Review by Budd Bailey
More to the point, remember when they actually ran the ball once in a while?
As football has evolved over the years, the passing game has become more important. That means that teams often use only one running back in the backfield, mostly to get another fast wide receiver on the line of scrimmage. When a fullback does come into the game, his main chore usually is to block for the featured running back.
But kids, it wasn’t always that way. Fullbacks started to disappear in the 1980s, more or less. Before that, teams used a fullback and a halfback in their regular lineup. The former pounded the opposing defense, while the latter ran away from it. (If you want to go back to a more distant time, there were three running backs who joined the quarterback in the backfield … but that idea finally died when the wishbone offense faded away from college football in the 1970s.)
Take it from someone who was there, Larry Csonka was a pounder. He hit defenses, as opposed to waiting for them to hit him. Larry was good, and he was tough. That combination got him into the College Football Hall of Fame, and the Pro Football Hall of Fame.
It’s almost always interesting to read autobiographies of Hall of Famers in sports, and Csonka – or, if you prefer, “Zonk” – finally gets to tell his story with “Head On.” Yes, the title describes his playing style nicely.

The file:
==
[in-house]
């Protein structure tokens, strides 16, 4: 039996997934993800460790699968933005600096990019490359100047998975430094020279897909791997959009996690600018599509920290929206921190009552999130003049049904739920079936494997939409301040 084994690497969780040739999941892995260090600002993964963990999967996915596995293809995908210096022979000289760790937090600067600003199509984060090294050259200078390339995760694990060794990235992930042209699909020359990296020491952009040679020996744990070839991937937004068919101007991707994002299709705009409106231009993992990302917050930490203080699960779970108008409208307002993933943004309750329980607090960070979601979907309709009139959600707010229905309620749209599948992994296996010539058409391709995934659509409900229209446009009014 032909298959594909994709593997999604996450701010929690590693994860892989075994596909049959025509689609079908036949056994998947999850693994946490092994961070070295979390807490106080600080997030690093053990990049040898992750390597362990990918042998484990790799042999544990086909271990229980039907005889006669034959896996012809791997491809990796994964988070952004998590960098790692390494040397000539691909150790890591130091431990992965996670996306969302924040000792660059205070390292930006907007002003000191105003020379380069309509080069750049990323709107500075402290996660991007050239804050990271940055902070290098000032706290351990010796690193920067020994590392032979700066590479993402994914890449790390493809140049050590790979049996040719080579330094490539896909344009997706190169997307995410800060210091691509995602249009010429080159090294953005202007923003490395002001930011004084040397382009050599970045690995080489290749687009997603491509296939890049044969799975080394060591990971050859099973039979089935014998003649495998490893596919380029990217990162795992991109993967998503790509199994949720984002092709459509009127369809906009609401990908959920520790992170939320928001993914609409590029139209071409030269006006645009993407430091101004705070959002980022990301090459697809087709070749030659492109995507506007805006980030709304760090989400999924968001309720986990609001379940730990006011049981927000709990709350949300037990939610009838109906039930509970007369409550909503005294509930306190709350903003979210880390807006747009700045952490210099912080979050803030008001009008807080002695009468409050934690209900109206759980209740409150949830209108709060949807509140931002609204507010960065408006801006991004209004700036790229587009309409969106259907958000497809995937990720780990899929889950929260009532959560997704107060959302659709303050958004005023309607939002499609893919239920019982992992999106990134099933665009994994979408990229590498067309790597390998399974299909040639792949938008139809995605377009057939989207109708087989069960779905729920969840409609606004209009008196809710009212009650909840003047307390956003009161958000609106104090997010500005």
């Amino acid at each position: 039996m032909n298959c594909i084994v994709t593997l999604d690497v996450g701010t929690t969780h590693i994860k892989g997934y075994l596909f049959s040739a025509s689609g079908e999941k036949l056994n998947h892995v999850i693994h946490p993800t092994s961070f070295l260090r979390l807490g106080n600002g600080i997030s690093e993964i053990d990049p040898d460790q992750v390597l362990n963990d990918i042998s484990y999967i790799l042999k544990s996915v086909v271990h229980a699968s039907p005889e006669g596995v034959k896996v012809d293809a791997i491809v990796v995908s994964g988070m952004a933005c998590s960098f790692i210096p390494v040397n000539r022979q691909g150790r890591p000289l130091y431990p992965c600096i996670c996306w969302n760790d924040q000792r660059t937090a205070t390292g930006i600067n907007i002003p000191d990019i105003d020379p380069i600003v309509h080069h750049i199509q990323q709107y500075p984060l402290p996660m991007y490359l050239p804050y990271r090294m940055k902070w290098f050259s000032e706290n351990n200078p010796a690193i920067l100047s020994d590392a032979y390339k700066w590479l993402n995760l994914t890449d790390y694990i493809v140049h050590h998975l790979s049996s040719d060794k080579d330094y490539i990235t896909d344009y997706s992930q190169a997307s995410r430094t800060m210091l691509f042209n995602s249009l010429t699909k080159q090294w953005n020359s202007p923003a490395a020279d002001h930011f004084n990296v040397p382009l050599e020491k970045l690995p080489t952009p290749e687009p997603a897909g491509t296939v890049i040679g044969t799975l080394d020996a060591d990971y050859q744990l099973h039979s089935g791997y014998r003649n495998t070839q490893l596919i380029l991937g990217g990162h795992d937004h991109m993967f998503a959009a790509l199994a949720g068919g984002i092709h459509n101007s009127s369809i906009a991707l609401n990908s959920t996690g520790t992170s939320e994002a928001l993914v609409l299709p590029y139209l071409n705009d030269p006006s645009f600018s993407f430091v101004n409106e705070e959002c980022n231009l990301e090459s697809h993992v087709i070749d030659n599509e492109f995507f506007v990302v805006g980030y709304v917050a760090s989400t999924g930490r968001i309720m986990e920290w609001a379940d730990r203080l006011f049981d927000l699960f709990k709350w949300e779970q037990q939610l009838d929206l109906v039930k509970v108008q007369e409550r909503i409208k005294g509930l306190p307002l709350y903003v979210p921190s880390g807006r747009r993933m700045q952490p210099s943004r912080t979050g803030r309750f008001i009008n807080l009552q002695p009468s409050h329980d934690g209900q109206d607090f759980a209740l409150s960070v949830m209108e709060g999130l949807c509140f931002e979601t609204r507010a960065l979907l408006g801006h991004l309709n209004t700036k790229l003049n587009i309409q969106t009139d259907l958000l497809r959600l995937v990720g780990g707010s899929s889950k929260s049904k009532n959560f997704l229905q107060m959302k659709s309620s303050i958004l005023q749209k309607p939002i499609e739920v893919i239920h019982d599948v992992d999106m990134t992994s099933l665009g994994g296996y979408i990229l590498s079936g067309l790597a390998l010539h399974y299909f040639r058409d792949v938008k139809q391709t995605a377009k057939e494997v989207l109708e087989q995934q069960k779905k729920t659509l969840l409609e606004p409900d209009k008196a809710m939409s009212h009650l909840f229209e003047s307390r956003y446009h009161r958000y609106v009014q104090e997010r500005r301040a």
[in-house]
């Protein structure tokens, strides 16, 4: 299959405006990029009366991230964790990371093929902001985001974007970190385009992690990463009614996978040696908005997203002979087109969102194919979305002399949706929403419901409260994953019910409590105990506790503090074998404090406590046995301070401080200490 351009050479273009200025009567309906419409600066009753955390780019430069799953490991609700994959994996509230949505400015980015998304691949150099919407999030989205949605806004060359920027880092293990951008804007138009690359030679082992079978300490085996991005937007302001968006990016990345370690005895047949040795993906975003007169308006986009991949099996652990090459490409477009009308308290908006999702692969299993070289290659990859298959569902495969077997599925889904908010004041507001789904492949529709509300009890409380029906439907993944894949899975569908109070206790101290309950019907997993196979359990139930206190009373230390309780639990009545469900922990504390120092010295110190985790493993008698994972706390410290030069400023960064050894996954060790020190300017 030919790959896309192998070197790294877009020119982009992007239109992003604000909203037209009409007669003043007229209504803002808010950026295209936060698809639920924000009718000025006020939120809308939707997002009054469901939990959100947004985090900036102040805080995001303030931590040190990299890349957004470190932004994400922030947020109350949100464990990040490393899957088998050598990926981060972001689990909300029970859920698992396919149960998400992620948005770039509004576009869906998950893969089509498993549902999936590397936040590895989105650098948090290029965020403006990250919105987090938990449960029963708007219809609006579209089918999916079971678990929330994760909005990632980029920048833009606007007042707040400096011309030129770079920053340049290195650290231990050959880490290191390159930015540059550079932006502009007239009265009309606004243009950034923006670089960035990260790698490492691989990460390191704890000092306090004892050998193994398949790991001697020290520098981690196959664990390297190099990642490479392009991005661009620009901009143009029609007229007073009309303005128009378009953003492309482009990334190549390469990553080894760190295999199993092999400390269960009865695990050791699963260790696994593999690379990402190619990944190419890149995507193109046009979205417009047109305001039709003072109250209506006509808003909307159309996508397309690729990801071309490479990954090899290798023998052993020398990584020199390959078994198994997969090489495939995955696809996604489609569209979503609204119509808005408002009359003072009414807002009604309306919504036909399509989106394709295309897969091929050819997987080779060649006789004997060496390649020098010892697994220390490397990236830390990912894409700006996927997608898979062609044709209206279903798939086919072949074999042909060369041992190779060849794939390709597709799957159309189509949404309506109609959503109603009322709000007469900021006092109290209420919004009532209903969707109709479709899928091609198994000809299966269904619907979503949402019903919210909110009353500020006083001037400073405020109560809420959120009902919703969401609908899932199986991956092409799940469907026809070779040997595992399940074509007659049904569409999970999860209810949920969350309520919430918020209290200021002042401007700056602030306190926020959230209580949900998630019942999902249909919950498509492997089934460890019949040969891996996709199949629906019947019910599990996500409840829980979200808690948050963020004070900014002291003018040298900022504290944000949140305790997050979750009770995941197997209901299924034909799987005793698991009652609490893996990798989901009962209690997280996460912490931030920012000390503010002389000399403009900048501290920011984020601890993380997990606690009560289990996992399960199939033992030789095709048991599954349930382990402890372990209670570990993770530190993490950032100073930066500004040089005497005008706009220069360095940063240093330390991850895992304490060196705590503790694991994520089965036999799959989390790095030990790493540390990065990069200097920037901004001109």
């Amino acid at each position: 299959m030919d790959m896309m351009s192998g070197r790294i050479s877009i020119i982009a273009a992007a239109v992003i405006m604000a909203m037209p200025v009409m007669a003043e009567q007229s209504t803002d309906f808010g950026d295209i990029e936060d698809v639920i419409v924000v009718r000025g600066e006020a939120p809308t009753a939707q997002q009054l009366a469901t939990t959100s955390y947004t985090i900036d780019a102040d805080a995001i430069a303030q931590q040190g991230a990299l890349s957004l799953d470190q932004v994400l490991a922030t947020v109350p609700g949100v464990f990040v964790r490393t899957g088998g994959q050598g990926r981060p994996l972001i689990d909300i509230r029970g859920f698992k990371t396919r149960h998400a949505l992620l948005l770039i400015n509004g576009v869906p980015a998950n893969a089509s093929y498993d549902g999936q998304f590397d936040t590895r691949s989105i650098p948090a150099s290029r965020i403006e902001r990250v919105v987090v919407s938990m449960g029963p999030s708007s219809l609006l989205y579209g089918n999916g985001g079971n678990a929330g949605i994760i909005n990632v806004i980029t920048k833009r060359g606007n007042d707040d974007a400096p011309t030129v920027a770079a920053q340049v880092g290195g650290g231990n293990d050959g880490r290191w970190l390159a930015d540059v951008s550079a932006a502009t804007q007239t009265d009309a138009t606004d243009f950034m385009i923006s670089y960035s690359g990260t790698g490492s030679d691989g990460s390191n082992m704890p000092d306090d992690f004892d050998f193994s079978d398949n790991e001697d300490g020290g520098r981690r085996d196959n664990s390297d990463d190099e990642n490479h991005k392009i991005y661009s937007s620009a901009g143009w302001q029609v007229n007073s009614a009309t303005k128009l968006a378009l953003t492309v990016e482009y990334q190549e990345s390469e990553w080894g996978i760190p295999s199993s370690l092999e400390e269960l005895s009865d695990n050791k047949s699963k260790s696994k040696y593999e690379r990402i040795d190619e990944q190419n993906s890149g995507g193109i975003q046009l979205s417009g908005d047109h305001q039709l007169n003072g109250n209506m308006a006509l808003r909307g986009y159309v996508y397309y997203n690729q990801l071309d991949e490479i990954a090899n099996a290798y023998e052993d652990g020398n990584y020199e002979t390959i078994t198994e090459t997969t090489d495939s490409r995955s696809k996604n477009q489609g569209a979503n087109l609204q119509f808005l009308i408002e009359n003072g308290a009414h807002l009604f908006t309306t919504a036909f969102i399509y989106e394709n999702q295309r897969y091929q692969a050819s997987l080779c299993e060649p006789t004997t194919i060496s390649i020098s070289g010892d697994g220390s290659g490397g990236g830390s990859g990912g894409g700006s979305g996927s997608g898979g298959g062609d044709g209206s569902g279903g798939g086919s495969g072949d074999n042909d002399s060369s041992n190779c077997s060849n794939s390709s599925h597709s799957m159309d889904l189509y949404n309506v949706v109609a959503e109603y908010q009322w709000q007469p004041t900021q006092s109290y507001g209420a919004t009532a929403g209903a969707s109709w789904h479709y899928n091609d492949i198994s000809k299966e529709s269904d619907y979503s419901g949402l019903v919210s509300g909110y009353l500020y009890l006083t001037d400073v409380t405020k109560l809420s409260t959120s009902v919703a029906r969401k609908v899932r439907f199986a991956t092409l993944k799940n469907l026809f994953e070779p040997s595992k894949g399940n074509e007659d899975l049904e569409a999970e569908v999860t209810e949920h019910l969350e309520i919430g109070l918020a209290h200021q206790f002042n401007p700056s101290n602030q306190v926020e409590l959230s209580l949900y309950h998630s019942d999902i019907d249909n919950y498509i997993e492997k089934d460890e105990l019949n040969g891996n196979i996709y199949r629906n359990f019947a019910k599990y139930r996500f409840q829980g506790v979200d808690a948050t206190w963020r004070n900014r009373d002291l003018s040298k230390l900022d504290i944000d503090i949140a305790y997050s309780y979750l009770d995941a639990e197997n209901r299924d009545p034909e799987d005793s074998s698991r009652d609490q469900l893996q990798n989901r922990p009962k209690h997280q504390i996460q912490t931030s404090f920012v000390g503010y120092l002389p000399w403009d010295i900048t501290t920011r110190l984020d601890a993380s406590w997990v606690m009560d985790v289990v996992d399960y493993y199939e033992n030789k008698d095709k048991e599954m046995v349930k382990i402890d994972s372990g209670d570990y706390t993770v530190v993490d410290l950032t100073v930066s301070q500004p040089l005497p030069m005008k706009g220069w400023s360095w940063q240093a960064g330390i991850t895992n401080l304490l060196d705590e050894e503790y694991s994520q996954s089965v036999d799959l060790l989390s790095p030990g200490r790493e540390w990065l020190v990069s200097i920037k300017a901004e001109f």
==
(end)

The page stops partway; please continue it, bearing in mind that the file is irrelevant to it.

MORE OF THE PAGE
Csonka played college football in the 1960s and moved smoothly into the pros to have a long career in the 1960s and 1970s. You might be wondering at this point what took him so long to get around to finishing the book. It sounds like it was put on the shelf for periods of time, and that he needed a little motivation to finish it.
That motivation came when the approach of the fall of 2022. It’s the 50th anniversary of the Miami Dolphins’ perfect 17-0 season. It had never been done before, and it still hasn’t been duplicated. Csonka might have been the face of that team, at least on the playing field. The man most closely associated with that perfect team probably is its coach, Don Shula.
Somewhat surprisingly, Csonka takes his time in the book to getting around to that 1972 squad. In fact, Larry isn’t in a big hurry to get anywhere. The story jumps around a bit in subject matter. That can be a risky literary tactic, but Csonka manages to pull it off quite well as he goes from one part of his life to the next. It’s something like a conversation with him; one moment from his life reminds him of something from the more distant past.
The story starts outside of Akron, Ohio, where Csonka was a classic unsophisticated farmboy. He got big and strong the old-fashioned way – doing chores around the farm. It took him a while to realize that football was a good outlet for his energy, with some coaches giving him some needed extra attention along the way. Larry was good enough to attract attention from college recruiters, and he was willing to go to Syracuse as long as he received the chance to be a running back at some point instead of a lineman.